Psalm 114 – A Moment of Universal Inversion
TEXT (Hebrew text at bottom)
1. On Israel’s departure from
, the house of Jacob from a people of foreign tongue, Egypt
became His sanctuary, Judah His dominion. Israel
3. The sea saw and fled, the
turned back; Jordan
4. the mountains skipped like rams, hills like young lambs.
5. What disturbs you, O sea, that you should flee, the
, that you should turn back, Jordan
6. the mountains, that you should skip like rams, hills like lambs of the flock?
7. At the presence of the Lord, whirl, O earth, at the presence of the God of Jacob,
8. He Who turns the rock into a pool of water, flint into a spring of water.
How did the world react to the Exodus? Psalm 114 attempts to respond to that question. Apart from first line ascriptions, only two psalms boldly place themselves at a moment in history, each on an occasion of movement from abroad to the
(although both expand that moment into an era): Psalm 114 at the Exodus and Psalm 126 at the return from exile. Both are carefully structured psalms, their form buttressing their content. Psalm 114 expands history into an upheaval of nature. Land of Israel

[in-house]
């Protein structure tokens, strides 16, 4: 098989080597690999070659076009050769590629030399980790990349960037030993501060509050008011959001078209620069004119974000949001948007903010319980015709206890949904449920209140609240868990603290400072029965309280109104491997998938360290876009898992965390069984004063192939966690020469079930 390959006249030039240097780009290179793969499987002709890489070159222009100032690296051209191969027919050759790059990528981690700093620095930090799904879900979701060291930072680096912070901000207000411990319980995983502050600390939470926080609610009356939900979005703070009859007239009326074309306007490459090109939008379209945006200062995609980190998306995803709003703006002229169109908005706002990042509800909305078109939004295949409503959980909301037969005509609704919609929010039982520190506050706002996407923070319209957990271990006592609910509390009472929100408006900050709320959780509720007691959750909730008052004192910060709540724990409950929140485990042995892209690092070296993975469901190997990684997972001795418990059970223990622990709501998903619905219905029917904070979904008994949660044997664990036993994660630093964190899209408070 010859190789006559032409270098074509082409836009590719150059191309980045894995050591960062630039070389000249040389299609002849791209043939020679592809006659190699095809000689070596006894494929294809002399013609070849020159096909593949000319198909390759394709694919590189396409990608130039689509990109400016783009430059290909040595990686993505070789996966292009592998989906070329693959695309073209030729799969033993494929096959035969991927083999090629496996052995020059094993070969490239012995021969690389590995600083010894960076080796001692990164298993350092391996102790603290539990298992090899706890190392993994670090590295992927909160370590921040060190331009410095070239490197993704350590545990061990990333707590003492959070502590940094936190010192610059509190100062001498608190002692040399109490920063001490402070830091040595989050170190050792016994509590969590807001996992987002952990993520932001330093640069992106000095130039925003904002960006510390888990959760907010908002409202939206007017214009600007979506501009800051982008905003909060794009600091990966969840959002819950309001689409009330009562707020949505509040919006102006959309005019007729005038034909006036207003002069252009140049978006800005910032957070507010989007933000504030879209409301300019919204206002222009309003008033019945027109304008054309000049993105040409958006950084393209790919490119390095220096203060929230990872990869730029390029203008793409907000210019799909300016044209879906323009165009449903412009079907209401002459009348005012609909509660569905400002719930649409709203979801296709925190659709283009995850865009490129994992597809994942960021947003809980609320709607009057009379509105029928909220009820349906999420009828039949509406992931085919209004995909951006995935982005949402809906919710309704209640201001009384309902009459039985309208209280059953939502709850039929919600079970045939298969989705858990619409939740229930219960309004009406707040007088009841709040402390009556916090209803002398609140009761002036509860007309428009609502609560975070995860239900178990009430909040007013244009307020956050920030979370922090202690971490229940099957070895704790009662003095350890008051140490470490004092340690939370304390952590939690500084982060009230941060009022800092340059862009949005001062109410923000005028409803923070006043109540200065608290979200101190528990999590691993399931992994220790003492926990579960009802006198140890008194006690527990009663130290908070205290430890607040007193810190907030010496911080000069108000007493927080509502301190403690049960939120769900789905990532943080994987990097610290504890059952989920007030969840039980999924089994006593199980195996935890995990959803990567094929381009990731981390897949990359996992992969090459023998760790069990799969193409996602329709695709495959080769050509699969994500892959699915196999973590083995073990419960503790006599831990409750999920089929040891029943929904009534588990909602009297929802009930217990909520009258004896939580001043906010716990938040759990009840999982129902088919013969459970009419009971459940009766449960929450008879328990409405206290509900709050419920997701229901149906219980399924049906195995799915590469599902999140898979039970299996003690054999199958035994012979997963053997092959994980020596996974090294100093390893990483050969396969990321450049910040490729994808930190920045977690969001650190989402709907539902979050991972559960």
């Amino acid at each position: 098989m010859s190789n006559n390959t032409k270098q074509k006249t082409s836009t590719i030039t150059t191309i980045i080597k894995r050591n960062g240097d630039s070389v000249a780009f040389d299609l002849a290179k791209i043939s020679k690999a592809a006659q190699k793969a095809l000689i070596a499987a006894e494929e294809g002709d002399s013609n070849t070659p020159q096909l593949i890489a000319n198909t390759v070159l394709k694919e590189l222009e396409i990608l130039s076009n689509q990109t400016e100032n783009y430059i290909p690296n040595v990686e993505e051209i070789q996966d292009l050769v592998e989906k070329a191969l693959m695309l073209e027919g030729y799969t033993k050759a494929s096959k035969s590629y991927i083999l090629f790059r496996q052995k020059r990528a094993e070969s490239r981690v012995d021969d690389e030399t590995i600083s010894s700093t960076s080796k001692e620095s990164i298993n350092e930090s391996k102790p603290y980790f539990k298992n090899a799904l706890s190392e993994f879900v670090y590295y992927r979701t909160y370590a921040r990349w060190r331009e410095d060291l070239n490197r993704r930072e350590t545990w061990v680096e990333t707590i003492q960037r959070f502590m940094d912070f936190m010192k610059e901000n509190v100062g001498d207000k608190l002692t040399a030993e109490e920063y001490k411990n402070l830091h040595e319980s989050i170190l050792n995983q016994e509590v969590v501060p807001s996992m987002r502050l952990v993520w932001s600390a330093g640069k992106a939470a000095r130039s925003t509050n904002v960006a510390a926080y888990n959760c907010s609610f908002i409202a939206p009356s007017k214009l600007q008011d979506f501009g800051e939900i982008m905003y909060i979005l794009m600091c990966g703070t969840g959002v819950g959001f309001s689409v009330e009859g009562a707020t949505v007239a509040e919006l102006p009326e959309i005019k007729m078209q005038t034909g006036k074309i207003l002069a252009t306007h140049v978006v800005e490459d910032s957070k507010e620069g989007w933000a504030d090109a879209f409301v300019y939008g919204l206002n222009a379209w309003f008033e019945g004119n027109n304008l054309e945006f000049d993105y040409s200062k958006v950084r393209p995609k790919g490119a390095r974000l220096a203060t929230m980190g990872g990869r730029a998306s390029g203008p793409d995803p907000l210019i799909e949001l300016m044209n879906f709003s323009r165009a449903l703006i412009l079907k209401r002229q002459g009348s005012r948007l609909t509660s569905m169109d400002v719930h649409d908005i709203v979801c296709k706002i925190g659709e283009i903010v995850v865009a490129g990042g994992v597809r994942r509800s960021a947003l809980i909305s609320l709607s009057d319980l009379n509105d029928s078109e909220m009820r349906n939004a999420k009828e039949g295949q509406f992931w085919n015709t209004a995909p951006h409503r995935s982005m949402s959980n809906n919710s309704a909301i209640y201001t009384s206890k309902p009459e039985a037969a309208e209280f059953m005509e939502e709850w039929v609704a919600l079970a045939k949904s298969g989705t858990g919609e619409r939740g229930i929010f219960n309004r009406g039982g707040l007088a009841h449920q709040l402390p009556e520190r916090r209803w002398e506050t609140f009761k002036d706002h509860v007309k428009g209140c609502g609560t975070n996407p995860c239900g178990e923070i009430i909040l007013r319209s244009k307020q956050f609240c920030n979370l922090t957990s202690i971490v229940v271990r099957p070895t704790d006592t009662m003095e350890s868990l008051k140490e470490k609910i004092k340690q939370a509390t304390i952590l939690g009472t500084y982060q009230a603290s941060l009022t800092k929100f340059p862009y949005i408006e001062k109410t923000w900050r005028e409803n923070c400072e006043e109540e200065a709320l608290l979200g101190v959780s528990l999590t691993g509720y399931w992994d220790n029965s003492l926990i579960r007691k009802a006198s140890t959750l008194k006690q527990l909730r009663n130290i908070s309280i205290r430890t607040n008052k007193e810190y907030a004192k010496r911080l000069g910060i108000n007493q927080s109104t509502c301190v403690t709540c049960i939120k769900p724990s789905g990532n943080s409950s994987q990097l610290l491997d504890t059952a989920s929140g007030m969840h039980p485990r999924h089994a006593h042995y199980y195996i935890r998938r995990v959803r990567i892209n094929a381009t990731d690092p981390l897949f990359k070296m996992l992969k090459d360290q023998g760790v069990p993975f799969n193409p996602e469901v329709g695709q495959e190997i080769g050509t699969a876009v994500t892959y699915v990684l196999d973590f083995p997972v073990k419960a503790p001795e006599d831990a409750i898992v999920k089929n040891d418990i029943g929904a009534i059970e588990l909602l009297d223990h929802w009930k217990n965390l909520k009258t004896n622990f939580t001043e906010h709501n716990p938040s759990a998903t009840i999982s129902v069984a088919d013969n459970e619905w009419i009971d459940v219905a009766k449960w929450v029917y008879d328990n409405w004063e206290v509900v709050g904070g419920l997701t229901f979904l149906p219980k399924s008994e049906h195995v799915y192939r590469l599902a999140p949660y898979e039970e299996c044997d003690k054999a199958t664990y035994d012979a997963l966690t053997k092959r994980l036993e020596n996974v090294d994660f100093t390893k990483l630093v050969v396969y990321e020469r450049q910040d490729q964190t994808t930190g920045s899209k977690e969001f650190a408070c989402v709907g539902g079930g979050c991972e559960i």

The structure of Psalm 114 reflects its content. The middle four verses deal only with nature and its reactions; the first and last two verses enclose these within the frame of God, the people, and the physical land. Nature is thus enclosed within the specific national reference—creation is trumped by, is “packaged” within, historical intervention. Indeed, all creation is moved to take part in the history of the Exodus (as broadly defined; see below).
The metaphors here involve extreme personification of the elements of nature. Reinforcing those metaphors is the split between the first and second half: the first, a third-person description and the second, a second-person address. It is as if the personification of nature makes it available for direct address.